British Army: Russia uses anti-ship missiles on land targets
Russian bombers likely launched heavy anti-ship missiles dating from the 1960s intended to destroy nuclear-armed aircraft carriers against land targets in Ukraine, a British military intelligence report said on Saturday.
He said the 5.5-ton Kh-22 missiles, when used in ground attacks with conventional warheads, are highly inaccurate and can cause severe collateral damage and casualties.
Russia probably uses such weapons because it lacks more accurate modern missiles, Britain’s Ministry of Defense said in a daily update. He gave no details on exactly where these missiles were deployed and there was no immediate confirmation from Ukrainian authorities of the use of the heavy missiles.
Both sides spent vast amounts of arms in what became a bitter war of attrition for the eastern region of coal mines and factories known as Donbas, straining their resources and stockpiles.
The area borders Russia and has been partly controlled by Moscow-backed separatists since 2014.
The UK MoD report says Ukraine’s air defenses are still deterring Russian tactical aircraft from carrying out strikes across much of the country.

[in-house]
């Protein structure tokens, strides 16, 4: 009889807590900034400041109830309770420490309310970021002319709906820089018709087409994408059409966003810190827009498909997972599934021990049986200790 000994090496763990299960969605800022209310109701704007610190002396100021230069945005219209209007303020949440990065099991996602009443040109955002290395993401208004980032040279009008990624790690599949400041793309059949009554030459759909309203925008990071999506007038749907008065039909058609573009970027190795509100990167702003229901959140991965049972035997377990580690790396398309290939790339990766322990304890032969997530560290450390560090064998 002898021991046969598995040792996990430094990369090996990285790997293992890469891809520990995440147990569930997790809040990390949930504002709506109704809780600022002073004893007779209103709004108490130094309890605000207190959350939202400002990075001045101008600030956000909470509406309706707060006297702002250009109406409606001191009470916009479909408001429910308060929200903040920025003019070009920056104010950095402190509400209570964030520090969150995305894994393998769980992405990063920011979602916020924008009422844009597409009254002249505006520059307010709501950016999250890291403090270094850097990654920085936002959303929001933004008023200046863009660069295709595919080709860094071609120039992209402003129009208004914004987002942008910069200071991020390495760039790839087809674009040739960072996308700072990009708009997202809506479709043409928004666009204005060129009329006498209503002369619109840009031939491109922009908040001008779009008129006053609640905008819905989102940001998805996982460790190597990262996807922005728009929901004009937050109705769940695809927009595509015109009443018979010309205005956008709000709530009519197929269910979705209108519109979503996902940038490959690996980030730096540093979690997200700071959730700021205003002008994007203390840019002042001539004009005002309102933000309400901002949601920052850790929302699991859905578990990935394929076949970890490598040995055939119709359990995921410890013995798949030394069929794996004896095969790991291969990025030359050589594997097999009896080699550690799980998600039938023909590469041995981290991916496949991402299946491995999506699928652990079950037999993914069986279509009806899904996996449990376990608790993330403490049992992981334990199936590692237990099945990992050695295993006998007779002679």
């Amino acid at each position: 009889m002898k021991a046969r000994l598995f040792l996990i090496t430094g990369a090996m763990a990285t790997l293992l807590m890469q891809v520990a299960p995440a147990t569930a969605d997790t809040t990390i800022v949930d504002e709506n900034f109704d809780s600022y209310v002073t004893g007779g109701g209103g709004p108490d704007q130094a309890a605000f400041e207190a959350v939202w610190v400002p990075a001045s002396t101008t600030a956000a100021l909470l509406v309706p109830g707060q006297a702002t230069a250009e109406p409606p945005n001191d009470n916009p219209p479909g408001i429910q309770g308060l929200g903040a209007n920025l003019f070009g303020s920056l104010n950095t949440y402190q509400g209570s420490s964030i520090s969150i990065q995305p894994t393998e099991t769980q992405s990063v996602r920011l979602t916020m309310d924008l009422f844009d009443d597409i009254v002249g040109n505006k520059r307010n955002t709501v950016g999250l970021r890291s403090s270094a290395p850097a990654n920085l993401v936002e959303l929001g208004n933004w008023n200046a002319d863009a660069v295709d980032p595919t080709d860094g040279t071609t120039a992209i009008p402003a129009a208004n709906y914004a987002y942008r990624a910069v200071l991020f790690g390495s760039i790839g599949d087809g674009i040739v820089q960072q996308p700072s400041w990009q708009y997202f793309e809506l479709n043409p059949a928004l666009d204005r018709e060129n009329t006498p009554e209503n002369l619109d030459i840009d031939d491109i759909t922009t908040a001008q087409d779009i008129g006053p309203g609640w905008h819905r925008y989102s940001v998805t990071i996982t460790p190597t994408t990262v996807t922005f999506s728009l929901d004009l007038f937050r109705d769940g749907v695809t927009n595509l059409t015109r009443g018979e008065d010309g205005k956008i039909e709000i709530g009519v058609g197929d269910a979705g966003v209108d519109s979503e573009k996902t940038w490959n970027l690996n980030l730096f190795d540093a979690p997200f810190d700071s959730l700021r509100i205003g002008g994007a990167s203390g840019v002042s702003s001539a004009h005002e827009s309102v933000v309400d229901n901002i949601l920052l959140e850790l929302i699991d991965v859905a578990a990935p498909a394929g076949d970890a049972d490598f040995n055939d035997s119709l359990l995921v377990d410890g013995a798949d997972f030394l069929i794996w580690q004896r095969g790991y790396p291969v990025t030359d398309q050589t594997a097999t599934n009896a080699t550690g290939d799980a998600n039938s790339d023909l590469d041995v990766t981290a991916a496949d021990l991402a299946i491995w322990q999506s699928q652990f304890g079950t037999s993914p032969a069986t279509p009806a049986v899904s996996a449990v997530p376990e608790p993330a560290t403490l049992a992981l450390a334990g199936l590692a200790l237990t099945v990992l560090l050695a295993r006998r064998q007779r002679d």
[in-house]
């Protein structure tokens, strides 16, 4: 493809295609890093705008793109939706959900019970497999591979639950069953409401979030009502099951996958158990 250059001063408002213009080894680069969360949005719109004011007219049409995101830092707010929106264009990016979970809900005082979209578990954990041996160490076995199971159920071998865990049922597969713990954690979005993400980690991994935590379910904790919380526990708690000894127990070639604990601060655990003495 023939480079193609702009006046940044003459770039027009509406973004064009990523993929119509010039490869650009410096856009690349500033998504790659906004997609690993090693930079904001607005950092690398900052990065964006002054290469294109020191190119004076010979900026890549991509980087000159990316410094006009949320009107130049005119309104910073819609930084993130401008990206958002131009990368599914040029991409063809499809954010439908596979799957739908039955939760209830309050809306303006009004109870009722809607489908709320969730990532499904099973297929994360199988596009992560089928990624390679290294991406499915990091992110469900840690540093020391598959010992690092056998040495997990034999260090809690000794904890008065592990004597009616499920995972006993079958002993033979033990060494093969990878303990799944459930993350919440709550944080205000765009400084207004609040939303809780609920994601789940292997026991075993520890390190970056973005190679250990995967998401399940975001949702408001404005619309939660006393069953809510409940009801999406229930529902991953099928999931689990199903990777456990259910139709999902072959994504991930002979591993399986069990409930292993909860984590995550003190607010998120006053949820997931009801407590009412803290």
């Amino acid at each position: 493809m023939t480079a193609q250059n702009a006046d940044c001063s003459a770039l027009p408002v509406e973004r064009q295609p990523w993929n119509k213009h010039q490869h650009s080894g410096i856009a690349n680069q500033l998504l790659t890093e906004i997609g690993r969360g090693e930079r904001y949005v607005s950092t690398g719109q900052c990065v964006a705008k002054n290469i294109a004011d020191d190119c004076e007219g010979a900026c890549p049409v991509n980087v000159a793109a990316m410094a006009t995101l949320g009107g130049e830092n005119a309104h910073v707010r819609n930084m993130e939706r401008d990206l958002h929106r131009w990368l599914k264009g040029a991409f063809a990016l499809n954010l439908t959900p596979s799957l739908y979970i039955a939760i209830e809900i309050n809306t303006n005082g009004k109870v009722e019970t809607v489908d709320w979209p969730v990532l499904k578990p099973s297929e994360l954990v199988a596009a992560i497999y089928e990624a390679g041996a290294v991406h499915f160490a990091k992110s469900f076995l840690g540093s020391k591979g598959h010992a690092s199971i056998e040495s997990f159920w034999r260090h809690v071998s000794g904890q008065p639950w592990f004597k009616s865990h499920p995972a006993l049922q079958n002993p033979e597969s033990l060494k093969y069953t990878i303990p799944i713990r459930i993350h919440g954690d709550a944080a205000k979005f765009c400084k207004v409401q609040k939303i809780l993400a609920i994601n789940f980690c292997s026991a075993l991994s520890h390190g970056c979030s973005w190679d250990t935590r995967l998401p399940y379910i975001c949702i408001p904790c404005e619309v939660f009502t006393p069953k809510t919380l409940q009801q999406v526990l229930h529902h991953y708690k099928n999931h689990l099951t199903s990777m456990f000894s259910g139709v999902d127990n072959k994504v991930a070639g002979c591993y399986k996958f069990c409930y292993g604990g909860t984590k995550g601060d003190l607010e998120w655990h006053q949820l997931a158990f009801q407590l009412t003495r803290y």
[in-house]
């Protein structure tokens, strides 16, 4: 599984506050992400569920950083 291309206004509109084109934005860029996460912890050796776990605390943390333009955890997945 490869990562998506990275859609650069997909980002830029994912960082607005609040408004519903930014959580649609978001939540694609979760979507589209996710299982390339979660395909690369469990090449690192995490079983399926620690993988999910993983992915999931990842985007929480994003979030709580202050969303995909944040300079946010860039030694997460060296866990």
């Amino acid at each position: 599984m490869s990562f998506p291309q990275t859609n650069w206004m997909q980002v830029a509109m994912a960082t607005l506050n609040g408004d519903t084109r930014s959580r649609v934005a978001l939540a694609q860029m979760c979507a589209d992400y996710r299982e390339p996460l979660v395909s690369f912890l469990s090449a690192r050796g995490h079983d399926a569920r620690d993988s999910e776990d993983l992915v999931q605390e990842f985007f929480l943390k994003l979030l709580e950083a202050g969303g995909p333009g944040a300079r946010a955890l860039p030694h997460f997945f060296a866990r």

Meanwhile, the Ukrainian military said Russian forces were regrouping to launch an offensive on the city of Sloviansk in Donetsk region in eastern Ukraine.
In its regular operational update, the General Staff of the Armed Forces of Ukraine said that Moscow managed to gain a foothold overnight in the village of Bohorodychne, 24 kilometers (about 15 miles) northwest of Sloviansk, and was preparing to attack the city.
The update says the threat of missiles and airstrikes on Ukraine from Belarusian territory remains, noting that Minsk has extended military exercises along the Ukraine-Belarus border until June 18.
Elsewhere, Donetsk regional police said Russian missiles hit 13 towns and villages in the region overnight. In a statement, police said civilians were killed and injured, without specifying the number.
Karmanau reported from Lviv, Ukraine. Associated Press writers Jill Lawless in London and Jamey Keaten in Geneva contributed.
Follow AP’s coverage of the war in Ukraine at https://apnews.com/hub/russia-ukraine